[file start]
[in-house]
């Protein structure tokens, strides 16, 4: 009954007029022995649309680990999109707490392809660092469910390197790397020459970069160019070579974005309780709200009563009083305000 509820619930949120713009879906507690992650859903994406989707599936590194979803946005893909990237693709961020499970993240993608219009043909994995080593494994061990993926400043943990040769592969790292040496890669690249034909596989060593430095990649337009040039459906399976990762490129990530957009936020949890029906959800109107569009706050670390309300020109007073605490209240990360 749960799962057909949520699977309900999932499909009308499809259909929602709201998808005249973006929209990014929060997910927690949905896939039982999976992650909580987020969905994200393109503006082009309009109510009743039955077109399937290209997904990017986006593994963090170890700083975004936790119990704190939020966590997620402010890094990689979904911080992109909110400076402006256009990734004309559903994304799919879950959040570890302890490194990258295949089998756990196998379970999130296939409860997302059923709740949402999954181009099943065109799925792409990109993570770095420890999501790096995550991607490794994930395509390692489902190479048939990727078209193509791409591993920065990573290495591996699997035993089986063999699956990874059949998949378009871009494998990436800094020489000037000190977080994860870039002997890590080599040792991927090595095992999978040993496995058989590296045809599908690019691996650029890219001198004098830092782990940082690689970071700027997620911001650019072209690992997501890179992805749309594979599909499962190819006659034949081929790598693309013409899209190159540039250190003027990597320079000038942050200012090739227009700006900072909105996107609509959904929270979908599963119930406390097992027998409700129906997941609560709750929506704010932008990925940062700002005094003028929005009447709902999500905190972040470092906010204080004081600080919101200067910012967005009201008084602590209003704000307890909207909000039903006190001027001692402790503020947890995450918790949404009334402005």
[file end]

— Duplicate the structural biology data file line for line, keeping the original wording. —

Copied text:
[in-house]
């Protein structure tokens, strides 16, 4: 009954007029022995649309680990999109707490392809660092469910390197790397020459970069160019070579974005309780709200009563009083305000 509820619930949120713009879906507690992650859903994406989707599936590194979803946005893909990237693709961020499970993240993608219009043909994995080593494994061990993926400043943990040769592969790292040496890669690249034909596989060593430095990649337009040039459906399976990762490129990530957009936020949890029906959800109107569009706050670390309300020109007073605490209240990360 749960799962057909949520699977309900999932499909009308499809259909929602709201998808005249973006929209990014929060997910927690949905896939039982999976992650909580987020969905994200393109503006082009309009109510009743039955077109399937290209997904990017986006593994963090170890700083975004936790119990704190939020966590997620402010890094990689979904911080992109909110400076402006256009990734004309559903994304799919879950959040570890302890490194990258295949089998756990196998379970999130296939409860997302059923709740949402999954181009099943065109799925792409990109993570770095420890999501790096995550991607490794994930395509390692489902190479048939990727078209193509791409591993920065990573290495591996699997035993089986063999699956990874059949998949378009871009494998990436800094020489000037000190977080994860870039002997890590080599040792991927090595095992999978040993496995058989590296045809599908690019691996650029890219001198004098830092782990940082690689970071700027997620911001650019072209690992997501890179992805749309594979599909499962190819006659034949081929790598693309013409899209190159540039250190003027990597320079000038942050200012090739227009700006900072909105996107609509959904929270979908599963119930406390097992027998409700129906997941609560709750929506704010932008990925940062700002005094003028929005009447709902999500905190972040470092906010204080004081600080919101200067910012967005009201008084602590209003704000307890909207909000039903006190001027001692402790503020947890995450918790949404009334402005």